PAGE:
One of the challenges with professional development and improved instruction is there is an ever-present environment of new ideas. While most teaching accept the fact that education is ever-changing, and it should for the most part, it does make it hard to focus in on high-yield instructional strategies when there is always the “latest and greatest” strategy. So, what’s the answer to this challenge; it is simple, work smarter, not harder.
A few years ago I took part in a consortium with Debra Pickering, who is a part of the Marzano Research Laboratory. As a part of this consortium, we had to conduct an action research on one of Robert Marzano’s nine high-leverage instructional strategies. I chose the strategy of setting objectives, because this one caused the most doubt in my mind about how much it could really improve student achievement. Prior to this action research, I obviously set objectives for my class—while writing my lesson plans, but I do not think I effectively shared those objectives with the class. They were shared, just not in a clear and focused manner. After conducting the action research with a fifth-grade unit on early American settlements, my doubt of the effectiveness of this strategy was diminished. I was pleasantly surprised about how much more focused the students were. There are so many tangents one can go off on when teaching American history (especially when you have a passion for it as I do), but setting objectives at the beginning of each lesson and re-visiting them at the end of each lesson not only made learning intentions clear to students, it helped me keep my instruction focused where it needed to be. There was a clear difference in test scores with my experimental group as compared to my control group.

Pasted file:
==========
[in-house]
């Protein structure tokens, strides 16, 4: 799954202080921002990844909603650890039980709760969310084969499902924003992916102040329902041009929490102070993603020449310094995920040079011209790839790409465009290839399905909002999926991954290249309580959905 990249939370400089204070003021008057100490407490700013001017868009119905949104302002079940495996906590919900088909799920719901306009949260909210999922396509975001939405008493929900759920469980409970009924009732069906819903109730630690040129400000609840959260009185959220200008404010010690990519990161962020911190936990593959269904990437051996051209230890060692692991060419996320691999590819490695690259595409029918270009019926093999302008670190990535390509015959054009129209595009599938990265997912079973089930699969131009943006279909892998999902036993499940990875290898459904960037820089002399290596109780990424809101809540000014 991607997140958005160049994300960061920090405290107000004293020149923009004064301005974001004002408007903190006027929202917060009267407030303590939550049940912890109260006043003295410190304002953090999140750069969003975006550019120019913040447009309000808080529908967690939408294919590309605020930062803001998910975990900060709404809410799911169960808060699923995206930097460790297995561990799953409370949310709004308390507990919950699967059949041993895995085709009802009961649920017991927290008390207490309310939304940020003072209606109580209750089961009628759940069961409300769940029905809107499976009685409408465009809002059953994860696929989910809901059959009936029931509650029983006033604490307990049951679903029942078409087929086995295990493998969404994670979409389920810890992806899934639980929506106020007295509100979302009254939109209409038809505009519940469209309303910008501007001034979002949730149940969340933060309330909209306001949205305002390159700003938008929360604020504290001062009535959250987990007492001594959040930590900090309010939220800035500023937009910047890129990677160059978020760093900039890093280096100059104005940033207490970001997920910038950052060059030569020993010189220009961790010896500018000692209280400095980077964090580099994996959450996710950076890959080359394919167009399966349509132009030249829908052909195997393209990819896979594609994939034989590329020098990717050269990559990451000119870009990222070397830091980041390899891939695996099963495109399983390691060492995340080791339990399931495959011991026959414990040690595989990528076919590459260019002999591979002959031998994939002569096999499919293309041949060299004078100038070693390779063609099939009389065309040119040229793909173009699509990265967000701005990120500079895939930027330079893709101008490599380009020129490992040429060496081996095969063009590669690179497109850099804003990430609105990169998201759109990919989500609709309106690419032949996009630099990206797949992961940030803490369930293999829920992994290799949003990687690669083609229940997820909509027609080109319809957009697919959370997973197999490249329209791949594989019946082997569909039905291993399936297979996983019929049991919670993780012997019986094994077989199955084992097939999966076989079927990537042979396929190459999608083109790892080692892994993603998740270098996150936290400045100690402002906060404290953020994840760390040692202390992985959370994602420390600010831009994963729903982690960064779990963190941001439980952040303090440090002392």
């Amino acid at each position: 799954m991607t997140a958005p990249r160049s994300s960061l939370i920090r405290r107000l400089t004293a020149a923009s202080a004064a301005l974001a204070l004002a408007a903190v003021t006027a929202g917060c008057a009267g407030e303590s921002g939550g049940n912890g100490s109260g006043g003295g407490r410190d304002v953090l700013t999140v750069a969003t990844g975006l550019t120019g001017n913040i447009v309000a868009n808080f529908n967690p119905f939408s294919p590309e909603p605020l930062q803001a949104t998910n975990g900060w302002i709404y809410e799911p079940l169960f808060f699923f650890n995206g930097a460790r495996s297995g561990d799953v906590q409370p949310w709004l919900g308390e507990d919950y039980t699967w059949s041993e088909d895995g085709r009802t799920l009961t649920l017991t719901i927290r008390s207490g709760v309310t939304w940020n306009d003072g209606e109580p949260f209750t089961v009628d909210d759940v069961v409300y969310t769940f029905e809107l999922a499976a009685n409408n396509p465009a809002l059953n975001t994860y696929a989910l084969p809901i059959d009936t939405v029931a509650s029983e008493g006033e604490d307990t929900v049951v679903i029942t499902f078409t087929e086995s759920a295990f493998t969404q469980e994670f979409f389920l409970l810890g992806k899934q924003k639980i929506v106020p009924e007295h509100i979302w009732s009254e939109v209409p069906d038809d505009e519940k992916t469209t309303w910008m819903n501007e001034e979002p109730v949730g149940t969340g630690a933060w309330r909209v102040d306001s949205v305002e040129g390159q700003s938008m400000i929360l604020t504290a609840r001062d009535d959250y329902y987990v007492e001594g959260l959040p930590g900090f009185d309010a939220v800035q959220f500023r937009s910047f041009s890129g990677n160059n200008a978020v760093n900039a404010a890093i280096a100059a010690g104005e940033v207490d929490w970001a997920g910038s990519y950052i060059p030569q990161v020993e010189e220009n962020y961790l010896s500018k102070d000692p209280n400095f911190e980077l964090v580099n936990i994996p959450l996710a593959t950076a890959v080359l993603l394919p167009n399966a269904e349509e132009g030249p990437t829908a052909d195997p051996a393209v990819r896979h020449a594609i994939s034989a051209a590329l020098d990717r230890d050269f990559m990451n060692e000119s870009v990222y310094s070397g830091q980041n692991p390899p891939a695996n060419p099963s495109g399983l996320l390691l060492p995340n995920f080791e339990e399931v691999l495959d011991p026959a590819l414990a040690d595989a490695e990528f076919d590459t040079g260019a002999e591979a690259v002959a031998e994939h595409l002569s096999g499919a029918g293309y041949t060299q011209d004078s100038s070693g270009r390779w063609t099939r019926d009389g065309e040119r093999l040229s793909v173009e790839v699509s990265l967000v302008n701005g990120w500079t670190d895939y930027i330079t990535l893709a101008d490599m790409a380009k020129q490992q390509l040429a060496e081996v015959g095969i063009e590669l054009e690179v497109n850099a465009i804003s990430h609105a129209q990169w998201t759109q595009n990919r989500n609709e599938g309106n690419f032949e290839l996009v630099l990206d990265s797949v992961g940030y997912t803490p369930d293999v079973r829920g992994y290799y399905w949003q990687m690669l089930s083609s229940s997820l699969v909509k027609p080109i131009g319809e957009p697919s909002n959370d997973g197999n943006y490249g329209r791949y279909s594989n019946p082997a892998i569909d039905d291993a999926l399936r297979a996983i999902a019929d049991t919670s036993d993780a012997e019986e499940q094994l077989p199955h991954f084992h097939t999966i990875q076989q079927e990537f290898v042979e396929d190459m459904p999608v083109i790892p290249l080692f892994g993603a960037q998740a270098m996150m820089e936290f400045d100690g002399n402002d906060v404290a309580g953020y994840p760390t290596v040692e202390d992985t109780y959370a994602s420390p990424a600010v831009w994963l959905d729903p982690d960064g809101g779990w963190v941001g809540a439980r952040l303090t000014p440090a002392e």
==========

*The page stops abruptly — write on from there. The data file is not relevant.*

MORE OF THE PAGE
It is now a few years later and I am reading John Hattie’s Visible Learning. First of all, I highly recommend this book for any teacher who is wanting to step up their game. Hattie’s book is a meta-analyses of meta-analyses, which basically means he compared results of thousands of studies. He expands on the importance of learning intentions (ie setting objectives). Teacher clarity is tenth on his list of top strategies/approach to education that has the highest affect on student achievement. While reading this book, I realized that I had lost sight of this since doing my action research. So, I have refocused my efforts on making learning intentions clear to my students (and myself!) and, it is no surprise, that our learning is once again more focused and students seem more appreciative that they are not overwhelmed with trying to master every bit of information I throw at them.
The bigger lesson learned for me and the lesson I hope you take away from this: the key to professional development is not always learning more (aka doing more), it is working smarter. Education is, and should be constantly changing, but there are research-based strategies that have been proven time and again to be effective. Focus on those strategies as opposed to the newest latest and greatest strategies that promise to transform your teaching.